Solar Thermionic Energy Converters
About the project or challenge area
Solar thermal technology is promising for both small and utility scale renewable energy systems and solar thermionics is an emerging technology where solar energy heats a metal such that electrons are emitted and collected by a cooled anode to create an electric current. This project is a collaboration between Physics, Chemistry and Electrical & Electronic Engineering whereby nanostructured surfaces will be optimised for solar absorption, thermal emissivity and electron emission with the use of nanocrystalline diamond. This work is an extension to an EPSRC grant where a number of proof of principle results were obtained that show solar thermionic energy converters are a practical possibility. This work will build on these results and will aim to make a practical solar thermionic device, this will include electromagnetic modelling, nano and micro-surface processing and characterisation and optical and electrical characterisation.
Why choose this opportunity?
The student will have the opportunity to learn about solar thermal energy conversion and selective surfaces [1,2] and learn about nanostructured surfaces in terms of both optical and materials properties as outlined in our published papers [3-11]
 Granqvist C 1985 “Spectrally selective coatings for energy efficiency and solar applications” Phys. Scr. 32 401–7
 Naito H, Kohsaka Y, Cooke D and Arashi H 1996” Development of a solar receiver for a high-efficiency thermionic/ thermoelectric conversion system” Sol. Energy 58 191–5
 Martin T L, O’Donnell K M, Shiozawa H, Giusca C E, Fox N A, Silva S R P and Cherns D 2011 “Lithium monolayers on single crystal C(100) oxygen-terminated diamond” MRS Online Proc. Libr. 1282
 Dominguez-Andrade, H, Croot, A, Wan, G, Smith, JA & Fox, NA, 2019, ‘Characterisation of thermionic emission current with a laser-heated system’. Review of Scientific Instruments, vol 90., pp. 045110
 EP/K030302/1 Energy and the Physical Sciences:Beta-enhanced thermionic energy converters and nuclear batteries employing nanostructured diamond electrodes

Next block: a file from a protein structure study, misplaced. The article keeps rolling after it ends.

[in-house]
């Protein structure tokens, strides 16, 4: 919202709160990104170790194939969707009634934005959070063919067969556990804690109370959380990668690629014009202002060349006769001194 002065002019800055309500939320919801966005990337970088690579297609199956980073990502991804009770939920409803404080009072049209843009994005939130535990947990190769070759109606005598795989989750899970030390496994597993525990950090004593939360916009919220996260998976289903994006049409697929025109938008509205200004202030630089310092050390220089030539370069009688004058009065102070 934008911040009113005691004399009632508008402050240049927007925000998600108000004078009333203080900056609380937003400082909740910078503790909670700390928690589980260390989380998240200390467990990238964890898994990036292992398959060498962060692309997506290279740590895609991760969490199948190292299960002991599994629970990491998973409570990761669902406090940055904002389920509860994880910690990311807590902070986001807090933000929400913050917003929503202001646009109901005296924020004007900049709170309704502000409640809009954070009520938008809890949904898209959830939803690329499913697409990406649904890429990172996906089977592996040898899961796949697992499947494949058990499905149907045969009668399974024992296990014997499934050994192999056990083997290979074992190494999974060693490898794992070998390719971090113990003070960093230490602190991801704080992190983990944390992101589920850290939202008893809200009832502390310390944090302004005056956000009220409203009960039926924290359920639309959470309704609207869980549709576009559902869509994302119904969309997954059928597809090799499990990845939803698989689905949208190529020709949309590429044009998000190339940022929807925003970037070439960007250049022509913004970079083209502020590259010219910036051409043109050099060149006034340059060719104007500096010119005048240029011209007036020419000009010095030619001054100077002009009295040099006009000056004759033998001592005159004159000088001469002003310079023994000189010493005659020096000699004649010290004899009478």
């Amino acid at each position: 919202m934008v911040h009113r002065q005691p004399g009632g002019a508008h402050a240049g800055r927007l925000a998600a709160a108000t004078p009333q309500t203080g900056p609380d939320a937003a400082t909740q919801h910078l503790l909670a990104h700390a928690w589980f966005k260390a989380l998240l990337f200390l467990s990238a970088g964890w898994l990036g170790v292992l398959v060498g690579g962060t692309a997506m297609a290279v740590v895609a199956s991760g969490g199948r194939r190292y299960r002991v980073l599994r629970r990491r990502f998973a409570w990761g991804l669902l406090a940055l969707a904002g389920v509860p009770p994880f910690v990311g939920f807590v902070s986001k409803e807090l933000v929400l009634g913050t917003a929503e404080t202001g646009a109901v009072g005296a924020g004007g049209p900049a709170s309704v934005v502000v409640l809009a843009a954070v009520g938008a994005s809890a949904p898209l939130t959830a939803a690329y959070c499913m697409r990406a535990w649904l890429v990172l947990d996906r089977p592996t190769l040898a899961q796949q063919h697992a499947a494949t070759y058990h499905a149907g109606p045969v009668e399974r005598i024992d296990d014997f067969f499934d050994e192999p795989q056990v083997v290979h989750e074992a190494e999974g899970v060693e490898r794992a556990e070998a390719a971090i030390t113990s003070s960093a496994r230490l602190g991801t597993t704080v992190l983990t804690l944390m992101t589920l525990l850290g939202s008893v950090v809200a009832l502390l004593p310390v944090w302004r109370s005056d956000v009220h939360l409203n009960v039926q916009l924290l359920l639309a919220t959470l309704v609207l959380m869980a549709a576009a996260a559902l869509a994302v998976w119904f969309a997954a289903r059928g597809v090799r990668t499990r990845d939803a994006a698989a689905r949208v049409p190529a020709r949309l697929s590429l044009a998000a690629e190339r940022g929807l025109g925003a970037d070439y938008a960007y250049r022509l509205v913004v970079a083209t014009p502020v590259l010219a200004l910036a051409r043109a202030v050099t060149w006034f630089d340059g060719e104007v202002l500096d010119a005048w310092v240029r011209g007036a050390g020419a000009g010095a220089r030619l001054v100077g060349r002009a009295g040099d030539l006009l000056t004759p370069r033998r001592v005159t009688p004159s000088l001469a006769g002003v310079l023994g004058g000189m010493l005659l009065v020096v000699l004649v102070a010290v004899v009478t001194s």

S. Nunez-Sanchez, H. D. Andrade, J. Harwood, I. Bickerton, N. A Fox, M. J.Cryan, “Molybdenum Gratings as a High Temperature Refractory Platform for Plasmonic Heat Generators in the Infrared”, IET Micro and Nano Letters, Micro & Nano Letters, 2018, Vol. 13, Iss. 9, pp. 1325–1328 doi: 10.1049/mnl.2018.0156
 N.Ahmad, S.Núñez-Sánchez, J.R.Pugh and M.J.Cryan, “Deep-Groove Nickel Gratings For Solar Thermal Absorbers”, Journal of Optics, 18, 105901, Sept 2016 (doi:10.1088/2040-8978/18/10/105901) selected for 2016 Highlights : http://iopscience.iop.org/journal/2040-8986/page/Highlights-of-2016)
 Chenglong Wan, Yinglung Ho, S.Nunez-Sanchez, Lifeng Chen, M.Lopez-Garcia, J.Pugh, Bofeng Zhu, P. Selvaraj, T.Mallick, S.Senthilarasu and M.J.Cryan, “A Selective Metasurface Absorber with An Amorphous Carbon Interlayer for Solar Thermal Applications”, Nano Energy, June 2016 (10.1016/j.nanoen.2016.05.013)
 C.Wan, L.Chen, M.J.Cryan, “Broadband Metasurface Absorber for Solar Thermal Applications”, Journal of Optics, 17, 125103, Nov 2015 (doi:10.1088/2040-8978/17/12/125103)
 N.Ahmad, J.Stokes and M.J.Cryan, “Solar Absorbers Using 1D and 2D Periodic Nanostructured Nickel Films”, Journal of Optics, 16 125003, Dec 2014 (doi:10.1088/2040-8978/16/12/125003)
 N.Ahmad, J.Stokes, N.A.Fox, M.Teng and M.J.Cryan, “Ultra-Thin Metal Films for Enhanced Solar Absorption”, Nano Energy (Elsevier) August 2012(http://dx.doi.org/10.1016/j.nanoen.2012.08.004)
Ideally the student should have a first degree in Electrical Engineering, Physics or related disciplines.
A bench fee of £1,500 is required.
How to apply
All students can apply using the button below, following the Master's by Research Admissions Statement. Please note that this is an advertised project, which means you only have to complete Section A of the Research Statement Template (Office document, 69kB).
Before applying, we recommend getting in touch with the project's supervisors. If you are interested in this project and would like to learn more about the research you will be undertaking, please use the contact details on this page.
Your supervisor for this project will be Martin Cryan, Professor of Applied Electromagnetics and Photonics in the Faculty of Engineering. You can contact him at +44 (0) 117 954 5176 or email M.Cryan@bristol.ac.uk.
Your co-supervisor for this project will be Professor Neil Fox, Reader in Wide Band Gap Nanomaterials in the School of Chemistry. You can contact him at +44 (0) 117 928 8729 or email Neil.Fox@bristol.ac.uk.
Find out more about your prospective research community
The Low Carbon Energy theme is a vibrant community of researchers who integrate expertise across multiple disciplines to develop sustainable energy policy and technologies which are crucial to providing a safe, reliable and low-cost energy supply for a growing global population. We innovate in every part of the energy system, from generation and storage, to regulation and end-user demand Find out more about the Low Carbon Energy theme.